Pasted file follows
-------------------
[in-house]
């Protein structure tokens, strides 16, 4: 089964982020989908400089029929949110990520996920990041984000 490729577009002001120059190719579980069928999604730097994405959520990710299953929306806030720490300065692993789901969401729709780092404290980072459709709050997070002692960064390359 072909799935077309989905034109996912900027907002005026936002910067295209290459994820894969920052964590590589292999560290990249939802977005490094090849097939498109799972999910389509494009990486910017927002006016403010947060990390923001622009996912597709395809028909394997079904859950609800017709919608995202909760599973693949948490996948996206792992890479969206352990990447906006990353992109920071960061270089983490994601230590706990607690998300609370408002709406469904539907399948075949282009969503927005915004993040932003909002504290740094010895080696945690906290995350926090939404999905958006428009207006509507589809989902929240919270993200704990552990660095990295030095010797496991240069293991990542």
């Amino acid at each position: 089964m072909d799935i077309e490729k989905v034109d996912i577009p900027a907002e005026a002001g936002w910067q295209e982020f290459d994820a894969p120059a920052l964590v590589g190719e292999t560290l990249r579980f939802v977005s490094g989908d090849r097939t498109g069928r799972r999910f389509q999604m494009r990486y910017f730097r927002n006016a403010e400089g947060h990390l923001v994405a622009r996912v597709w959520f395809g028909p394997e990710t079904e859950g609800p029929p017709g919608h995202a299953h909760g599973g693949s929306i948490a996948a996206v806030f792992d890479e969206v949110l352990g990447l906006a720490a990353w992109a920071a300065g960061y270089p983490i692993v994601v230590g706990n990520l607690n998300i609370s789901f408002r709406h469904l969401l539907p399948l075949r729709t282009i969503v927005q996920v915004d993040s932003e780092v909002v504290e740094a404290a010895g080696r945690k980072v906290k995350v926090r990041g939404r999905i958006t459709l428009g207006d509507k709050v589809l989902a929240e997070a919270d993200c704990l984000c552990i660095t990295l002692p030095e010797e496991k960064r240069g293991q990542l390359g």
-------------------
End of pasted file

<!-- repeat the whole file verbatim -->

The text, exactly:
[in-house]
């Protein structure tokens, strides 16, 4: 089964982020989908400089029929949110990520996920990041984000 490729577009002001120059190719579980069928999604730097994405959520990710299953929306806030720490300065692993789901969401729709780092404290980072459709709050997070002692960064390359 072909799935077309989905034109996912900027907002005026936002910067295209290459994820894969920052964590590589292999560290990249939802977005490094090849097939498109799972999910389509494009990486910017927002006016403010947060990390923001622009996912597709395809028909394997079904859950609800017709919608995202909760599973693949948490996948996206792992890479969206352990990447906006990353992109920071960061270089983490994601230590706990607690998300609370408002709406469904539907399948075949282009969503927005915004993040932003909002504290740094010895080696945690906290995350926090939404999905958006428009207006509507589809989902929240919270993200704990552990660095990295030095010797496991240069293991990542």
């Amino acid at each position: 089964m072909d799935i077309e490729k989905v034109d996912i577009p900027a907002e005026a002001g936002w910067q295209e982020f290459d994820a894969p120059a920052l964590v590589g190719e292999t560290l990249r579980f939802v977005s490094g989908d090849r097939t498109g069928r799972r999910f389509q999604m494009r990486y910017f730097r927002n006016a403010e400089g947060h990390l923001v994405a622009r996912v597709w959520f395809g028909p394997e990710t079904e859950g609800p029929p017709g919608h995202a299953h909760g599973g693949s929306i948490a996948a996206v806030f792992d890479e969206v949110l352990g990447l906006a720490a990353w992109a920071a300065g960061y270089p983490i692993v994601v230590g706990n990520l607690n998300i609370s789901f408002r709406h469904l969401l539907p399948l075949r729709t282009i969503v927005q996920v915004d993040s932003e780092v909002v504290e740094a404290a010895g080696r945690k980072v906290k995350v926090r990041g939404r999905i958006t459709l428009g207006d509507k709050v589809l989902a929240e997070a919270d993200c704990l984000c552990i660095t990295l002692p030095e010797e496991k960064r240069g293991q990542l390359g």